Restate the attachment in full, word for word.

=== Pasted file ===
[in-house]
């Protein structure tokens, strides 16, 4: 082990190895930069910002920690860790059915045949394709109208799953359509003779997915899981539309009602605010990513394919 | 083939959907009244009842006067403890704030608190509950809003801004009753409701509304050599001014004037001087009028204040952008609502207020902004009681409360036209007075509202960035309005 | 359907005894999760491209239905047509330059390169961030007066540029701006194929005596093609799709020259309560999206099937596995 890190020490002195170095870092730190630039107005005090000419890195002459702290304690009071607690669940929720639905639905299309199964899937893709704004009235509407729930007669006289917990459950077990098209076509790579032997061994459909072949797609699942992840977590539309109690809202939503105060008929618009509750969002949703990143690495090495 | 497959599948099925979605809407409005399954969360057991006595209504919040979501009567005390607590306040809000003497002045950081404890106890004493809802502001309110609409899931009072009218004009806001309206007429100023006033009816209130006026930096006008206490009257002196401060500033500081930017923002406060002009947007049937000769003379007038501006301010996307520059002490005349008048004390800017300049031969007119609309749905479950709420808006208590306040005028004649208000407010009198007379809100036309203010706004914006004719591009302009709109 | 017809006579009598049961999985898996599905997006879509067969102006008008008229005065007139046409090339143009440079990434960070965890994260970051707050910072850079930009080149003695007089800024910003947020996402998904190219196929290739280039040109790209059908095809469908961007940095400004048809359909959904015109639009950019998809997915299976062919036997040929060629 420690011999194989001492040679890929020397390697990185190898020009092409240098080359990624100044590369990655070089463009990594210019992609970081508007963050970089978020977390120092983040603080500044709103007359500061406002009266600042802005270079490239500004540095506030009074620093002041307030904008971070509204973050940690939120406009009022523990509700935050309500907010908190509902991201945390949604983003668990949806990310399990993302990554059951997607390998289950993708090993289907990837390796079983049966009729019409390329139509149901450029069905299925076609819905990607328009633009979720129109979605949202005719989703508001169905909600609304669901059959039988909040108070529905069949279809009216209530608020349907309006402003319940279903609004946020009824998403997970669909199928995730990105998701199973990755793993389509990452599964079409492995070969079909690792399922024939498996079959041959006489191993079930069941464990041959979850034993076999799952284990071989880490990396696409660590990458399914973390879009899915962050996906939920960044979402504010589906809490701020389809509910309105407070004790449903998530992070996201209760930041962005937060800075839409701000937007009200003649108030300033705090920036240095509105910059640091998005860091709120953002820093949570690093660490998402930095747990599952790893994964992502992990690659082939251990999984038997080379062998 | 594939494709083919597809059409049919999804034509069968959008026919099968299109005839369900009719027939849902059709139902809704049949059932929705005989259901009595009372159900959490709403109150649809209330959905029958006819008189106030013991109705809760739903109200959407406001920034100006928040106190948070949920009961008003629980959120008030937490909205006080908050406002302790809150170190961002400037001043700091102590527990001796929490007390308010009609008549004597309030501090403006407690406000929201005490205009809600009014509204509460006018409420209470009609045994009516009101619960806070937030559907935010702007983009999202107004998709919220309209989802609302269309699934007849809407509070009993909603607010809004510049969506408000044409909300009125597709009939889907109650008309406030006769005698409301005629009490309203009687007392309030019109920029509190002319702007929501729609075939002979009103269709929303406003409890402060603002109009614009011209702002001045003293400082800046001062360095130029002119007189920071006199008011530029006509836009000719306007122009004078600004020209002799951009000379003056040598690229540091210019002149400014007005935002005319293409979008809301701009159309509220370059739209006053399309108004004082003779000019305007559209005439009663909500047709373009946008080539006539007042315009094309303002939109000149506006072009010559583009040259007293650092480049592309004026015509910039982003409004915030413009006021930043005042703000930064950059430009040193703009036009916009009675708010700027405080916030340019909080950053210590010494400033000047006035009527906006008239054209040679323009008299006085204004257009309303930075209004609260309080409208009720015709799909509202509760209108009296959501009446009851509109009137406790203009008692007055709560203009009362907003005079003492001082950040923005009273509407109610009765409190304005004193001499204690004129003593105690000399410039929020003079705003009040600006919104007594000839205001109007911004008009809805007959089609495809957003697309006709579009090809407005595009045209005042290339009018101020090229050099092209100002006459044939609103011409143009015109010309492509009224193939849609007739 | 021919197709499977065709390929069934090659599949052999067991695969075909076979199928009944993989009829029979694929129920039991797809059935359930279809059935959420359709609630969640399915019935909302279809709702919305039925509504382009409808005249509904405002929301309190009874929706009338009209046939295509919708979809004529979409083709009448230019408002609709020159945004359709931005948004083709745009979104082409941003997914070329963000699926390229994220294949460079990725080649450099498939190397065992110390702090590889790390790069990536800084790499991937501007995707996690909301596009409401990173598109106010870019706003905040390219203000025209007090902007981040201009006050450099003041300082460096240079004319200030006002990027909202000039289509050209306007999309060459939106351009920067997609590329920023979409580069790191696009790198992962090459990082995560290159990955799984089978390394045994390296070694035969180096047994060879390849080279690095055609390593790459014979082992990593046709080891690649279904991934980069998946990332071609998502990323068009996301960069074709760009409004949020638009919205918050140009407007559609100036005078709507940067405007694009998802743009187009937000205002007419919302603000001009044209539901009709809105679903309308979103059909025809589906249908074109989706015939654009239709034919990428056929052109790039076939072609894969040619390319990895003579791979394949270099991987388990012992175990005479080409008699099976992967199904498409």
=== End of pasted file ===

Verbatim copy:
[in-house]
């Protein structure tokens, strides 16, 4: 082990190895930069910002920690860790059915045949394709109208799953359509003779997915899981539309009602605010990513394919 | 083939959907009244009842006067403890704030608190509950809003801004009753409701509304050599001014004037001087009028204040952008609502207020902004009681409360036209007075509202960035309005 | 359907005894999760491209239905047509330059390169961030007066540029701006194929005596093609799709020259309560999206099937596995 890190020490002195170095870092730190630039107005005090000419890195002459702290304690009071607690669940929720639905639905299309199964899937893709704004009235509407729930007669006289917990459950077990098209076509790579032997061994459909072949797609699942992840977590539309109690809202939503105060008929618009509750969002949703990143690495090495 | 497959599948099925979605809407409005399954969360057991006595209504919040979501009567005390607590306040809000003497002045950081404890106890004493809802502001309110609409899931009072009218004009806001309206007429100023006033009816209130006026930096006008206490009257002196401060500033500081930017923002406060002009947007049937000769003379007038501006301010996307520059002490005349008048004390800017300049031969007119609309749905479950709420808006208590306040005028004649208000407010009198007379809100036309203010706004914006004719591009302009709109 | 017809006579009598049961999985898996599905997006879509067969102006008008008229005065007139046409090339143009440079990434960070965890994260970051707050910072850079930009080149003695007089800024910003947020996402998904190219196929290739280039040109790209059908095809469908961007940095400004048809359909959904015109639009950019998809997915299976062919036997040929060629 420690011999194989001492040679890929020397390697990185190898020009092409240098080359990624100044590369990655070089463009990594210019992609970081508007963050970089978020977390120092983040603080500044709103007359500061406002009266600042802005270079490239500004540095506030009074620093002041307030904008971070509204973050940690939120406009009022523990509700935050309500907010908190509902991201945390949604983003668990949806990310399990993302990554059951997607390998289950993708090993289907990837390796079983049966009729019409390329139509149901450029069905299925076609819905990607328009633009979720129109979605949202005719989703508001169905909600609304669901059959039988909040108070529905069949279809009216209530608020349907309006402003319940279903609004946020009824998403997970669909199928995730990105998701199973990755793993389509990452599964079409492995070969079909690792399922024939498996079959041959006489191993079930069941464990041959979850034993076999799952284990071989880490990396696409660590990458399914973390879009899915962050996906939920960044979402504010589906809490701020389809509910309105407070004790449903998530992070996201209760930041962005937060800075839409701000937007009200003649108030300033705090920036240095509105910059640091998005860091709120953002820093949570690093660490998402930095747990599952790893994964992502992990690659082939251990999984038997080379062998 | 594939494709083919597809059409049919999804034509069968959008026919099968299109005839369900009719027939849902059709139902809704049949059932929705005989259901009595009372159900959490709403109150649809209330959905029958006819008189106030013991109705809760739903109200959407406001920034100006928040106190948070949920009961008003629980959120008030937490909205006080908050406002302790809150170190961002400037001043700091102590527990001796929490007390308010009609008549004597309030501090403006407690406000929201005490205009809600009014509204509460006018409420209470009609045994009516009101619960806070937030559907935010702007983009999202107004998709919220309209989802609302269309699934007849809407509070009993909603607010809004510049969506408000044409909300009125597709009939889907109650008309406030006769005698409301005629009490309203009687007392309030019109920029509190002319702007929501729609075939002979009103269709929303406003409890402060603002109009614009011209702002001045003293400082800046001062360095130029002119007189920071006199008011530029006509836009000719306007122009004078600004020209002799951009000379003056040598690229540091210019002149400014007005935002005319293409979008809301701009159309509220370059739209006053399309108004004082003779000019305007559209005439009663909500047709373009946008080539006539007042315009094309303002939109000149506006072009010559583009040259007293650092480049592309004026015509910039982003409004915030413009006021930043005042703000930064950059430009040193703009036009916009009675708010700027405080916030340019909080950053210590010494400033000047006035009527906006008239054209040679323009008299006085204004257009309303930075209004609260309080409208009720015709799909509202509760209108009296959501009446009851509109009137406790203009008692007055709560203009009362907003005079003492001082950040923005009273509407109610009765409190304005004193001499204690004129003593105690000399410039929020003079705003009040600006919104007594000839205001109007911004008009809805007959089609495809957003697309006709579009090809407005595009045209005042290339009018101020090229050099092209100002006459044939609103011409143009015109010309492509009224193939849609007739 | 021919197709499977065709390929069934090659599949052999067991695969075909076979199928009944993989009829029979694929129920039991797809059935359930279809059935959420359709609630969640399915019935909302279809709702919305039925509504382009409808005249509904405002929301309190009874929706009338009209046939295509919708979809004529979409083709009448230019408002609709020159945004359709931005948004083709745009979104082409941003997914070329963000699926390229994220294949460079990725080649450099498939190397065992110390702090590889790390790069990536800084790499991937501007995707996690909301596009409401990173598109106010870019706003905040390219203000025209007090902007981040201009006050450099003041300082460096240079004319200030006002990027909202000039289509050209306007999309060459939106351009920067997609590329920023979409580069790191696009790198992962090459990082995560290159990955799984089978390394045994390296070694035969180096047994060879390849080279690095055609390593790459014979082992990593046709080891690649279904991934980069998946990332071609998502990323068009996301960069074709760009409004949020638009919205918050140009407007559609100036005078709507940067405007694009998802743009187009937000205002007419919302603000001009044209539901009709809105679903309308979103059909025809589906249908074109989706015939654009239709034919990428056929052109790039076939072609894969040619390319990895003579791979394949270099991987388990012992175990005479080409008699099976992967199904498409």